EXAMPLE 5 30 Liters of a culture filtrate obtained as described in Example 1 are adjusted to a pH value of 4.5, and then concentrated to 2 liters in a thin-layer evaporator. The concentrate is adjusted to a pH value of 8 by the addition of dilute caustic soda solution, and the mixture is then filtered with the addition of Celite. The clear filtrate is adjusted to a pH value of 5, and 1.5 liters of a hot aqueous solution of picric acid of 5 percent strength are added while stirring. The precipitate so formed, after being allowed to stand for several hours is filtered off at C with the addition of 50 grams of Celite. The filtrate has only a very slight antibiotic activity. The filter residue is then stirred three times with 800 cc of cold acetone each time and filtered. The filtr, ate is concentrated in vacuo to 80 cc, whereupon the picrate of the antibiotic and excess of picric acid precipitateout. After separation there are obtained 8.5 grams of dry substance.
In order to isolate the antibiotic in the form of its hydrochloride 2 grams of the aforesaid dry substance are dissolved in 30 cc of methanol. There are then added first a mixture of 1 cc of concentrated hydrochloric acid and cc of acetone, and subsequently 500 cc of ether, whereupon'the hydrochloride precipitates out quantitatively. By repeated dissolution of the precipitate in methanol acidified withhydrochloric acid and precipitation with ether the last residues of picric acid are removed. Finally, the hydrochloride is dissolved in as small a quantity as possible of methanol, andthe solution is filtered and evaporated in vacuo. There are obtained 714 mg of the hydrochloride of antibiotic ferrimycin.
EXAMPLE 6 .600 liters of a culture filtrate obtained as described in Example 1 are stirred with 5.5 kilograms of Hyflo .Supercel, adjusted to a pH value of 4 with 2.5 liters of 2N-HCl and then filtered. The filter residue is washed with 100 liters of water. The clear filtrate is stirred with 7 kilograms of pretreated Norit for 45 minutes. The pretreatment of the Norit is carried out by stirring several times with lN-HCl and then washing adsorbate twice for one hour with a mixture of nbutanol-methanol-glacial acetic acid and water (2:1: 1:2), the active charcoal being separated by filtration. The combined eluates (140 liters 46 liters) are mixed well with 96 liters of butyl acetate. The aqueous phase is separated and the organic phase is washed with 1.2 liters of water. The combined aqueous phase (65.5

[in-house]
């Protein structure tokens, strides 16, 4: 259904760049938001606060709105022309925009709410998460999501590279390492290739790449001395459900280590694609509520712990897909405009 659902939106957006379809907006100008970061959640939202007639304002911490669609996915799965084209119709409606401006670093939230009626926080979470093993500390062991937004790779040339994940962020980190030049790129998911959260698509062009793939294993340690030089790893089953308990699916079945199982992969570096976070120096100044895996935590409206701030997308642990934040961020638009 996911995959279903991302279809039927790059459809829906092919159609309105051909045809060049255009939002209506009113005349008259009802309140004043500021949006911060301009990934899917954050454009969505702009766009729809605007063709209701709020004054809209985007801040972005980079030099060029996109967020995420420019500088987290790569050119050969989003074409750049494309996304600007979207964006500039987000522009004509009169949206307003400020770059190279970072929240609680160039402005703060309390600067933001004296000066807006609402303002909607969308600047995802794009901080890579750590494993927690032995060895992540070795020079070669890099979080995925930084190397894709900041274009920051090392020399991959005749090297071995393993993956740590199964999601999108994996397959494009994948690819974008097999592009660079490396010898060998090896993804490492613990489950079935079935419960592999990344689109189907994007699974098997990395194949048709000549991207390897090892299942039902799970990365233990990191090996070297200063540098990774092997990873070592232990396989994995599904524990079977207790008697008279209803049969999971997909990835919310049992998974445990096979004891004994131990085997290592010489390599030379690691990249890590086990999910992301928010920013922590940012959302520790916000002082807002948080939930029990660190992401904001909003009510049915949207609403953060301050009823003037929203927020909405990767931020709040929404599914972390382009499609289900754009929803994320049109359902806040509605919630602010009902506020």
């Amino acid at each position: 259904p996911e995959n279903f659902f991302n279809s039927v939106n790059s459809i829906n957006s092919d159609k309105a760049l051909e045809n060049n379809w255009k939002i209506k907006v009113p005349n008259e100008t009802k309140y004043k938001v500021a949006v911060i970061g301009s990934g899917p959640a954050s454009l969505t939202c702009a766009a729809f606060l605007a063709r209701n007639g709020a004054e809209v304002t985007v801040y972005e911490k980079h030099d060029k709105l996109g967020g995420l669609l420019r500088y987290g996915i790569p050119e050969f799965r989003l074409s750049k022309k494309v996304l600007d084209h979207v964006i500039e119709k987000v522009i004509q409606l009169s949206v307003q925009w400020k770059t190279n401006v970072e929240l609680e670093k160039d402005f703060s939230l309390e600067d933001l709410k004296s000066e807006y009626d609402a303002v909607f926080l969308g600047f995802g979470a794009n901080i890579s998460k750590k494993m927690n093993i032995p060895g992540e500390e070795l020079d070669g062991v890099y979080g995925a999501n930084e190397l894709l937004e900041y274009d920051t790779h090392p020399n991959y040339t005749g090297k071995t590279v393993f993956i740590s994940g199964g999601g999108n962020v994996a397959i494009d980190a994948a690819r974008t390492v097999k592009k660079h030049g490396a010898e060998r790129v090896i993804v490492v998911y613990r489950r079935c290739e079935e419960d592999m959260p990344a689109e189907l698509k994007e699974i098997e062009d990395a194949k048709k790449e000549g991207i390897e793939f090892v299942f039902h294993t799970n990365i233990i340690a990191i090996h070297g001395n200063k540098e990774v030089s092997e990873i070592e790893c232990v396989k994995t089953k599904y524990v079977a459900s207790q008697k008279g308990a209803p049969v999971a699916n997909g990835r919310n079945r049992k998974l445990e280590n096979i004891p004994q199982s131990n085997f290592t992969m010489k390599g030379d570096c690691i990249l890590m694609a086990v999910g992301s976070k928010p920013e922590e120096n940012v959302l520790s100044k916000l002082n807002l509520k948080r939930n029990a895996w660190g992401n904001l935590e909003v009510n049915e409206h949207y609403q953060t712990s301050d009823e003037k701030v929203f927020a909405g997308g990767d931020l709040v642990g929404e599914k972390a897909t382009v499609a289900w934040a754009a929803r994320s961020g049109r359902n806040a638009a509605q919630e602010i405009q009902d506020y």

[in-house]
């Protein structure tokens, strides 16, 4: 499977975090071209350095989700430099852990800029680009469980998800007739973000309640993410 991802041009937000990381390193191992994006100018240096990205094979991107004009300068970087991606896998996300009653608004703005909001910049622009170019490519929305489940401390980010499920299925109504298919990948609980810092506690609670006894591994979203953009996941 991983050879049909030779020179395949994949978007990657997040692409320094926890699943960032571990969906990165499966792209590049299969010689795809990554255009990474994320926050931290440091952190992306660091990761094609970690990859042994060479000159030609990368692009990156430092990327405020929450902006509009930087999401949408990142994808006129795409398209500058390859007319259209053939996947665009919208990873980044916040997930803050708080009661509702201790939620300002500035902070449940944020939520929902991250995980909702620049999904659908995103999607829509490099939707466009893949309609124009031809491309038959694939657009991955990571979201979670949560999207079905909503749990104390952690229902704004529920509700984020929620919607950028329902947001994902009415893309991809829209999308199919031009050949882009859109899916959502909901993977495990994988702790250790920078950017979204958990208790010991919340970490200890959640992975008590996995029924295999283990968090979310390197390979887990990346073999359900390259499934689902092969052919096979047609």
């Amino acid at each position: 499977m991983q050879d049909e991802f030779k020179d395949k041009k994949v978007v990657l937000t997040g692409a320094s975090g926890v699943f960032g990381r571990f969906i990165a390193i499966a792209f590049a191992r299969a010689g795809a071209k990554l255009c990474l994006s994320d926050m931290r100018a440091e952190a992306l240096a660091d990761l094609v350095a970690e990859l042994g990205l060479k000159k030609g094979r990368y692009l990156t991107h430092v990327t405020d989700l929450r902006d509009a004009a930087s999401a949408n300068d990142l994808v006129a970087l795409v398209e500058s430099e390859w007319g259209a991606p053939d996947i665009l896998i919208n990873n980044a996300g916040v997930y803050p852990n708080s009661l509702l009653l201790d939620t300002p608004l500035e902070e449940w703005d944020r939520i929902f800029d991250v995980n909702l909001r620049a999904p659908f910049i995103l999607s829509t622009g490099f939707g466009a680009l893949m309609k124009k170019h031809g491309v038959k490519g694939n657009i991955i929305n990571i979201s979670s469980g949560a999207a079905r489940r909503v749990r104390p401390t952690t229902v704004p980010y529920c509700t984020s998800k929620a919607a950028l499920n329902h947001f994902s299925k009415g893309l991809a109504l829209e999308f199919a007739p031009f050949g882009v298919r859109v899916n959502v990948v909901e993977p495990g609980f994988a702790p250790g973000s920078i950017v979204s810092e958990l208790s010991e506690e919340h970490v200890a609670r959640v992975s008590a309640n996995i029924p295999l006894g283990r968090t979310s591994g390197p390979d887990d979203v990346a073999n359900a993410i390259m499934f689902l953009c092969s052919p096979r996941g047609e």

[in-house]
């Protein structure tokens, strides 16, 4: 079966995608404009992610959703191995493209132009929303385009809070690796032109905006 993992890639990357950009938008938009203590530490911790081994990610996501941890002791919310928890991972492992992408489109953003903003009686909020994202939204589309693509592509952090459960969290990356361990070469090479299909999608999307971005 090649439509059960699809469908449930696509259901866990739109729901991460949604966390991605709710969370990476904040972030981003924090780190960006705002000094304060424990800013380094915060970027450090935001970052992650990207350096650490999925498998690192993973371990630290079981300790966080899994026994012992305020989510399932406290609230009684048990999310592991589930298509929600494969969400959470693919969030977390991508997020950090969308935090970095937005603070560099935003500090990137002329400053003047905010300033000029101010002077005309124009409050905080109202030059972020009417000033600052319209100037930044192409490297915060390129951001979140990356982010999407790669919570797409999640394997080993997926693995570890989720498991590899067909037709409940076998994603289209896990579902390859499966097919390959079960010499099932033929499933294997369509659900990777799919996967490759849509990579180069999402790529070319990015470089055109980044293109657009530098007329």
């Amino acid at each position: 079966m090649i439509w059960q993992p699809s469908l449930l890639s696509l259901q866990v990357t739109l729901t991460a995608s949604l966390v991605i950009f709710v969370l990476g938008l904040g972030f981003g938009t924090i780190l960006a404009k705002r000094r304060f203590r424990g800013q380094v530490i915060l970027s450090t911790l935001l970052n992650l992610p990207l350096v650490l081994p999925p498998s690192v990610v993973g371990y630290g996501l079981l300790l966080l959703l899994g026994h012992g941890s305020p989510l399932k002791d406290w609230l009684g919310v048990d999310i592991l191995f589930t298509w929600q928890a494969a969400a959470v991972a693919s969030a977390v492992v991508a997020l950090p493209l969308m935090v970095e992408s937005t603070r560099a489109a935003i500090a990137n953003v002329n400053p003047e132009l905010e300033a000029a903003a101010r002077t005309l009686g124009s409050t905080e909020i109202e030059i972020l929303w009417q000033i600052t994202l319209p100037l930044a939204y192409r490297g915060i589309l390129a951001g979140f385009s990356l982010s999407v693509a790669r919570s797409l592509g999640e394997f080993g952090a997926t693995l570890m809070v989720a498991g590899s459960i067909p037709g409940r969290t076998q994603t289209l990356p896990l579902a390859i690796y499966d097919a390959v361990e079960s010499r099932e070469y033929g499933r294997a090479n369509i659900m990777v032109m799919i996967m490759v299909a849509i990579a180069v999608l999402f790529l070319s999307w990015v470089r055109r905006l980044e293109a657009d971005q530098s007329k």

liters) are washed in succession by stirring with 72 liters EXAMPLE 7 For the purpose of isolating antibiotic ferrimycin from 300 liters of a culture filtrate obtained as described in Example 1, 1 part by volume of Amberlite [RC 50 in the Hform is mixed mechanically with 2 parts by volume of Amberlite IRC 50 in the Na-for m. 6.3 liters of this mixture are poured into a glass column. The ratio of the height to diameter of the resin filing is 8:1. The culture filtrate is adjusted to pH 4 with 2N HCl and percolated through the resin at a rate of flow of 0.2
liter per minute per literof resin, an orange-brown zone being formed in the upper two-thirds of the column. The resin is then washed with 30 liters of water and with 60 liters of methanol of 80% strength. The runnings and the washings contain only little antibiotic activity. Elution is carried out in two portions with a total amount of 37 liters of a mixture of 8 parts by volume of methanol and 2 parts by volume of 1N HCl. Both portions are adjusted to pH 5 with 5N NaOH, combined and then concentrated to 2 liters at a temperature of at the most 30C in a circulation evaporator. The aqueous concentrate is adjusted to pH 5.6 and filtered through Hyflo Supercel for the purpose of removing any insoluble material. The filtrate (2.3 liters) contains approximately the whole antibiotic activity of the chloroform and extracted three times with 500 ml of 1/10 N-ammonium acetate buffer of pH 4.60 each time, colored antibiotically inactive impurities thus being removed from the organic phase. The chloroform phase is then extracted first with 300 ml and then twice with ml of l/ ION HCl each time. The deep red colored acid extract containing the antibiotic is adjusted to pH 3.5 with potassium bicarbonate and re-extracted with four 50 ml portions of a phenol-chloroform mixture (100 grams 100 ml). The phenol-chloroform extract is filtered through Celite. To the clear, redcolored filtrate (200 ml) 50 ml of water,'500 ml of ether and 300 ml of petroleum ether are added with vigorous agitation. After separating the aqueous phase,